Purdue grad's invention will aid disabled students
NOTE TO JOURNALISTS: A color photo of Kirby Goedde and the school locker he developed is available. The photo is called "Mehta.Morganwinners."
WEST LAFAYETTE, Ind. -- What started as a good idea for a class engineering project may lead to a second career for new Purdue graduate Kirby Goedde -- before his first one has even begun.
The locker earned top honors and a $4,000 cash prize in Purdue's 1998 Burton Morgan Entrepreneurial Competition, where the judges urged him to "run, don't walk to the patent office," and "go national tomorrow."
Since then, the Evansville, Ind. , native has been meeting with patent lawyers, locating parts suppliers, planning a wedding, accepting a job to design flight-control software in Florida and preparing to launch a new company.
Goedde developed the locker to help a disabled Lafayette, Ind., student who had difficulty opening a school locker. The device uses a key-chain-sized transmitter and a special locking mechanism to unlock a locker from as much as 50 feet away. Soon after installing the locker at the student's school, Goedde had an order from the school corporation for 30 more.
"I'm definitely going to move quickly to get my business going now," he said. "This whole project started with an idea to help someone. It wasn't until I started working on the business plan for the competition that I realized I might have the makings of a real business."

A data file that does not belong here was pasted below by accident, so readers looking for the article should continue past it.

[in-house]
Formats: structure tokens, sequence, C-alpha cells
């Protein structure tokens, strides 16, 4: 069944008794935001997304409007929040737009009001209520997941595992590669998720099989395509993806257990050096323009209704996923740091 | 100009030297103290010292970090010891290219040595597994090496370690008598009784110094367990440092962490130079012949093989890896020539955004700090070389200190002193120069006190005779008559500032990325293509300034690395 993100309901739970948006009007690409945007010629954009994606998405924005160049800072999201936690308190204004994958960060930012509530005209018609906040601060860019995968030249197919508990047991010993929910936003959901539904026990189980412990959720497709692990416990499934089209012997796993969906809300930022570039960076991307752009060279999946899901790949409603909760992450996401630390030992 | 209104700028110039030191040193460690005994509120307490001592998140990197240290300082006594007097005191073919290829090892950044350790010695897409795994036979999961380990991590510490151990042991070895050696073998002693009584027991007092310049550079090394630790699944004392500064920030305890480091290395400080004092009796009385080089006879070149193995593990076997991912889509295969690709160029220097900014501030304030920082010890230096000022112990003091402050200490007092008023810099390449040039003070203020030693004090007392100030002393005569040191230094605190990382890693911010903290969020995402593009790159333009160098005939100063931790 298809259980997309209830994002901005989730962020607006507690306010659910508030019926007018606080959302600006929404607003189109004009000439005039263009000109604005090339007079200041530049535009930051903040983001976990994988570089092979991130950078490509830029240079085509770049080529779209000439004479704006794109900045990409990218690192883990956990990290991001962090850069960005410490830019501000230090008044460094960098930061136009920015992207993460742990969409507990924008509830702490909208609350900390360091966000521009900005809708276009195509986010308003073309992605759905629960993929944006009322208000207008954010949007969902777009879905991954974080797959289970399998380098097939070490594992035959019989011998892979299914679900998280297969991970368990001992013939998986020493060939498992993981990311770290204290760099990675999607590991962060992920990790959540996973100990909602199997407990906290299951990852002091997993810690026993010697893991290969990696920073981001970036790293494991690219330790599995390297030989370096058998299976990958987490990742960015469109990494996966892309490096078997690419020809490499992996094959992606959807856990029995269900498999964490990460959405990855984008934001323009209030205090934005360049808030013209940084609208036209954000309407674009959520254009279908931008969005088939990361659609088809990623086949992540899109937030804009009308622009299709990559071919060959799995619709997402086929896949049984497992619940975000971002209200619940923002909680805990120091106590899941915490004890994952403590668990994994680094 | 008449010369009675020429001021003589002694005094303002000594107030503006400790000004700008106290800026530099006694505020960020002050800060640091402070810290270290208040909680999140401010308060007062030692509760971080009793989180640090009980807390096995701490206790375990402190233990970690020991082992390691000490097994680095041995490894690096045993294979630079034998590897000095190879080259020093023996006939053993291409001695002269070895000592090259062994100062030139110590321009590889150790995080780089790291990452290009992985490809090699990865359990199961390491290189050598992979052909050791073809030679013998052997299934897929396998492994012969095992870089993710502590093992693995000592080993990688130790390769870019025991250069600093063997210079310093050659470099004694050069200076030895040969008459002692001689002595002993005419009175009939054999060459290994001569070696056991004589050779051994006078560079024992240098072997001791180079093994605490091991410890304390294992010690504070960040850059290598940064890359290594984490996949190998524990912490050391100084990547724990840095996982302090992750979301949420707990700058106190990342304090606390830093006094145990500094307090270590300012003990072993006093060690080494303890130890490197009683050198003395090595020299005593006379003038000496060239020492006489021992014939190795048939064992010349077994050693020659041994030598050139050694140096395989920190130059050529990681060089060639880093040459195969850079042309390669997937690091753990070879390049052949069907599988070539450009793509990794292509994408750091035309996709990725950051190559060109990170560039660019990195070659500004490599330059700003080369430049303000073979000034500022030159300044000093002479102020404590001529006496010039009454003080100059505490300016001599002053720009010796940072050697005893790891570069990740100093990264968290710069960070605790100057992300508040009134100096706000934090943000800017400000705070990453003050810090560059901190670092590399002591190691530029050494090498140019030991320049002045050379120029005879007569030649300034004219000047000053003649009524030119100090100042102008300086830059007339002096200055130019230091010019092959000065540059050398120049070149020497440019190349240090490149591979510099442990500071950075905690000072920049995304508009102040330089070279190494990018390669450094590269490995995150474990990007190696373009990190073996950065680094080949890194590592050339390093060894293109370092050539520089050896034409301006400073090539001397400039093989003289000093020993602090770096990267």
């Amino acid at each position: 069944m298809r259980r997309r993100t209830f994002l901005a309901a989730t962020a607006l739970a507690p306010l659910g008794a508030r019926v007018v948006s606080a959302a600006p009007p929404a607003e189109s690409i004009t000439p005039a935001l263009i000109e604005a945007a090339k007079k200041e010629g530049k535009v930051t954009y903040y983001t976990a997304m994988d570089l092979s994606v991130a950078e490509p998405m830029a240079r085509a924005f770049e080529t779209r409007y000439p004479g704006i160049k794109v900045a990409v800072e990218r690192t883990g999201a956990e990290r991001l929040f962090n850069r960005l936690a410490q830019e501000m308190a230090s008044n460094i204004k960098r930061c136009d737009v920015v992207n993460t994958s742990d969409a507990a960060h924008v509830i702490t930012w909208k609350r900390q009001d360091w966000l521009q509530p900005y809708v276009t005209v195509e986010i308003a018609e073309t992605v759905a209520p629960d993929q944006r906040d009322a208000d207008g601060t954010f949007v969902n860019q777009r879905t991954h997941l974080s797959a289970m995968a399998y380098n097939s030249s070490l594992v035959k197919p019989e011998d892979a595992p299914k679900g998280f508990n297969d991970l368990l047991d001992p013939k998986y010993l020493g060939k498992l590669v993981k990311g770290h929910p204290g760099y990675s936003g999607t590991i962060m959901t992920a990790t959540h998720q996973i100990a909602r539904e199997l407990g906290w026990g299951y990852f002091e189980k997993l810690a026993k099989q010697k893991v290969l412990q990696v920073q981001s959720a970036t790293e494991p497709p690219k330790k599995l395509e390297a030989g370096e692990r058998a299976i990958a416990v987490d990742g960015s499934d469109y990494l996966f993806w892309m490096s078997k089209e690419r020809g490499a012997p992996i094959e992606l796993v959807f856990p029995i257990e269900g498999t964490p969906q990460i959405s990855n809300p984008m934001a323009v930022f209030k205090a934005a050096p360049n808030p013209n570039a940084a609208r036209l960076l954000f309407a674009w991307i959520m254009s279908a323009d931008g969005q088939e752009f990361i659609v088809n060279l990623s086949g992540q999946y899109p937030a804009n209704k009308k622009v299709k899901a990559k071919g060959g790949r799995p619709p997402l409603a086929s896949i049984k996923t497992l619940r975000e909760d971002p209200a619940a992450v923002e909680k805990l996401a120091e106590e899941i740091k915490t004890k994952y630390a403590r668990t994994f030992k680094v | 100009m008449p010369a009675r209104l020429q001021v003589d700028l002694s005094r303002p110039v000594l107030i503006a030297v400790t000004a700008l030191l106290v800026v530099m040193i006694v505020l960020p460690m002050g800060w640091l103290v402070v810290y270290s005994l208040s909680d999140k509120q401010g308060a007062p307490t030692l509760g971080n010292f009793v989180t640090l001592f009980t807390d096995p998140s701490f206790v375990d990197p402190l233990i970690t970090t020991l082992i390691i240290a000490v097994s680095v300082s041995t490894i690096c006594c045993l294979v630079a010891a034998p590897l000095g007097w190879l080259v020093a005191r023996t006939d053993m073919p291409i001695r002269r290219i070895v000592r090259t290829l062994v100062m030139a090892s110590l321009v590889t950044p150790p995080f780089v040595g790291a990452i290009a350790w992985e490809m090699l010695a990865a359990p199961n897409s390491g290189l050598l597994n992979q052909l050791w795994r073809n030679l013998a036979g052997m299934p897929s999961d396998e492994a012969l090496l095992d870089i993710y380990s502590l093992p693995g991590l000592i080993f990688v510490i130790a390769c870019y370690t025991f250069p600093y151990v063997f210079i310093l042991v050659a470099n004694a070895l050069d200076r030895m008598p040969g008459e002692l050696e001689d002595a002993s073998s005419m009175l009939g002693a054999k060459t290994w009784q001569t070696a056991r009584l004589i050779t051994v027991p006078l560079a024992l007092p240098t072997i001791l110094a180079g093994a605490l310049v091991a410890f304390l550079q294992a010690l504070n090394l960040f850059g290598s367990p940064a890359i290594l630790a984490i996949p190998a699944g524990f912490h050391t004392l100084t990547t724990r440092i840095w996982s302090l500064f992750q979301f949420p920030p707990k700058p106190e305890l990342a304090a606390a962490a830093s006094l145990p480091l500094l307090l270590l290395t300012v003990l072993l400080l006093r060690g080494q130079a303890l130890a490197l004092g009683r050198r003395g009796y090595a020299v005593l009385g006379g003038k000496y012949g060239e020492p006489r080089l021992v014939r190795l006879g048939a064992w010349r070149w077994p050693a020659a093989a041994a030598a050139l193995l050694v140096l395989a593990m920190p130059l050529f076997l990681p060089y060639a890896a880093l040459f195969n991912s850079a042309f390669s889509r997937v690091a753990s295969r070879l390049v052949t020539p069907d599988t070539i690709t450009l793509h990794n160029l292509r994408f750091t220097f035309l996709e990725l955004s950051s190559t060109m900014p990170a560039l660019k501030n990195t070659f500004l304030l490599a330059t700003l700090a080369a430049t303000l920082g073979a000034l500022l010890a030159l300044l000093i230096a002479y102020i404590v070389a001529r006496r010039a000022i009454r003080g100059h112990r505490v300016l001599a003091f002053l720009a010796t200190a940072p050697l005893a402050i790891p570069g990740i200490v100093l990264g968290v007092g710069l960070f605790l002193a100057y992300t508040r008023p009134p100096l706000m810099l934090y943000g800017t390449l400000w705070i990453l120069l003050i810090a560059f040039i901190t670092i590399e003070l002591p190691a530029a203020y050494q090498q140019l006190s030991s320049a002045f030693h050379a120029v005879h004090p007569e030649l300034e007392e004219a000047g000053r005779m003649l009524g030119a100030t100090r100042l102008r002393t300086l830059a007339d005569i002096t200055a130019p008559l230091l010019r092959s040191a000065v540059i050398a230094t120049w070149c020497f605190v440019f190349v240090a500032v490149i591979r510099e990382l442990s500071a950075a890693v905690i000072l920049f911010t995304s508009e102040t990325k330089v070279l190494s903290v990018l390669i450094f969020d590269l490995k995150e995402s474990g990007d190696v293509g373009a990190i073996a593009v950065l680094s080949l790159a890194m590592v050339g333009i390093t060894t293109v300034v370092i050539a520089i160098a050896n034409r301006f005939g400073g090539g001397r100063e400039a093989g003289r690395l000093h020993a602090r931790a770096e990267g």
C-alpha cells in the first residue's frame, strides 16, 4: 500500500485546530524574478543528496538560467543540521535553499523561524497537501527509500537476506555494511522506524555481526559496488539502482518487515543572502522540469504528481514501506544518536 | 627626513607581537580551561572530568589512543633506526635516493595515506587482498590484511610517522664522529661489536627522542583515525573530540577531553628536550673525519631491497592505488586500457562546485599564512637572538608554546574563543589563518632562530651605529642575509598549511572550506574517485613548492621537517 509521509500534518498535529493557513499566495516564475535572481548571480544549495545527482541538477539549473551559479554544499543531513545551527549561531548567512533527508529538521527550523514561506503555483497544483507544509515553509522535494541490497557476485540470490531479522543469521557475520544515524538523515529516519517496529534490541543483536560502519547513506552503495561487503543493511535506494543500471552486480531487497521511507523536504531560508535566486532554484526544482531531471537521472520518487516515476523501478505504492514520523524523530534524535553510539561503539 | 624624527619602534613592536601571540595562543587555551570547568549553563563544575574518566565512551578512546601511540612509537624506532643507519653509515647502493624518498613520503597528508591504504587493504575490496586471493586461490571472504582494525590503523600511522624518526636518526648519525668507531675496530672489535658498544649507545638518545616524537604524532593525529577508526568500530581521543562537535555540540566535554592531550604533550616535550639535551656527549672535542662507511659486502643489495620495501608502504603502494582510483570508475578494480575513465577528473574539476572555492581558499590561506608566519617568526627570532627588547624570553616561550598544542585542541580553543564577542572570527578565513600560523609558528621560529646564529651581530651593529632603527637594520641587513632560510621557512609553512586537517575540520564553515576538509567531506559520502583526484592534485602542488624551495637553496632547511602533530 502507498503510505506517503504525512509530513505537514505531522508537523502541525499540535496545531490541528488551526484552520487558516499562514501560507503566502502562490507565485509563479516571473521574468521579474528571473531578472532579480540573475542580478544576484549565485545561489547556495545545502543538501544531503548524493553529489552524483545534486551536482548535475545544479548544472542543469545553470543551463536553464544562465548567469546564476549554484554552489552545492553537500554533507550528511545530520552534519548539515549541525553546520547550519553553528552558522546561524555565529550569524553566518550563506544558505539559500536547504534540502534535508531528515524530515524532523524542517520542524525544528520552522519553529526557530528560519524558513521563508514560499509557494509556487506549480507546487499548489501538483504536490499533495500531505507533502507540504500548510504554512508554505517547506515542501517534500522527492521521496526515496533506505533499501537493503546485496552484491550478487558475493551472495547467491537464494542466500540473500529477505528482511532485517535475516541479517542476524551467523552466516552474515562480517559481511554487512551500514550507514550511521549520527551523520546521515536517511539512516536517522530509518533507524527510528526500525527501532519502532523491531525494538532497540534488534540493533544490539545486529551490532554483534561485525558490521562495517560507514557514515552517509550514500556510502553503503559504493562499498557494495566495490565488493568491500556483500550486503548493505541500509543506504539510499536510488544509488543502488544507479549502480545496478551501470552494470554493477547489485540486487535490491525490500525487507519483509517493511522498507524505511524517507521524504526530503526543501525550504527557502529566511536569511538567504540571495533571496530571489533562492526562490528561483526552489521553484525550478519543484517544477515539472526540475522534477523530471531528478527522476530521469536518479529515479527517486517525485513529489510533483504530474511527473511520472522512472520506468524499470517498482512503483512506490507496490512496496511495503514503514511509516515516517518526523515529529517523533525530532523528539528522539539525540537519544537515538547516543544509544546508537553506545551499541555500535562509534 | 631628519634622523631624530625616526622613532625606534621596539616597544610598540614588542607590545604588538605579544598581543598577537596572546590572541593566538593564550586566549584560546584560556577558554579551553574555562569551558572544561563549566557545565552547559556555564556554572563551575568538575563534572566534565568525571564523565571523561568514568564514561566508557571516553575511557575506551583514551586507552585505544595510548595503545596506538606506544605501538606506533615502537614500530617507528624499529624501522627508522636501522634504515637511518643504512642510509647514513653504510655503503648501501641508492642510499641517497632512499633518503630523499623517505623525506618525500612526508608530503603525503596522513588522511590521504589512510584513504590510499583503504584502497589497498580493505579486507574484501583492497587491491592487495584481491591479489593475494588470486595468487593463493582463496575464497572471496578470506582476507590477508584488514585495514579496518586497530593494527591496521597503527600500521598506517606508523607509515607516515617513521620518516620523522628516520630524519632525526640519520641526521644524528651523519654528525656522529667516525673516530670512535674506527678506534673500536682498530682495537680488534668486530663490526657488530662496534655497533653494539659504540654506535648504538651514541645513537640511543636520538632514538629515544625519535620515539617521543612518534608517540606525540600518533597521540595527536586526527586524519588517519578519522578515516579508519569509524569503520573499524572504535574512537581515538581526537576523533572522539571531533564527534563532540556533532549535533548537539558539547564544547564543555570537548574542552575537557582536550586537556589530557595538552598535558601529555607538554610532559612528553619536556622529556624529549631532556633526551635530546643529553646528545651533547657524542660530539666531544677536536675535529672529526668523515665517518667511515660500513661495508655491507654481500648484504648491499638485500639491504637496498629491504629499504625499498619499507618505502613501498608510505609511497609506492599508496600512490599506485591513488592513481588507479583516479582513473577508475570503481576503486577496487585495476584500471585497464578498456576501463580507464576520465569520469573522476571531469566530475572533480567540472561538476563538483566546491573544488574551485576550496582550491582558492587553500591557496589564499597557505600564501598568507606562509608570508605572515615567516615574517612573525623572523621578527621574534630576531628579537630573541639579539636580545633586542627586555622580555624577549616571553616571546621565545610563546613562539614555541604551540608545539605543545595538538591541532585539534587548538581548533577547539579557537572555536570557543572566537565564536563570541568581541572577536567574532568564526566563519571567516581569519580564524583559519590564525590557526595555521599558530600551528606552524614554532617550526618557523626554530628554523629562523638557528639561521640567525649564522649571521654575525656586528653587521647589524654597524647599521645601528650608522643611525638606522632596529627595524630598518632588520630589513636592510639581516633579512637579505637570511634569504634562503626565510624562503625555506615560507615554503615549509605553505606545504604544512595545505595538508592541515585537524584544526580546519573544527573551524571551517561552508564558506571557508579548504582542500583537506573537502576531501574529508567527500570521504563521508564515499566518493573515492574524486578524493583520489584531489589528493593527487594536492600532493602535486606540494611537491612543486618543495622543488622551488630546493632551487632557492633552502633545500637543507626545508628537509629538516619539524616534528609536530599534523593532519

Goedde's future father-in-law, who owns a machine shop in Shelbyville, Ind., will produce the devices, which can fit in any school locker manufactured in the United States. Goedde's fiancee, a 1997 communications graduate from Purdue, works at the shop and will help organize the production process. The two plan to marry in November. Goedde will manage his young company long-distance, and when not working for his new employer, Harris Flight Control in Melbourne, Fla.
"I hope to deliver my first order to Lafayette by the end of summer," Goedde said. "And I want to keep developing the locker. With any luck I'll find a school in Florida that will let me try out my new prototypes."
CONTACT: Goedde (812) 963-1725; e-mail, email@example.com
Kirby Goedde's automated locker device for disabled students is designed to fit any
school locker manufactured in the United States. A key-chain-sized transmitter can
unlock the special locking mechanism from as much as 50 feet away. Goedde, a Purdue
electrical engineering graduate, won the university's 11th annual Burton Morgan entrepreneurial
competition this spring.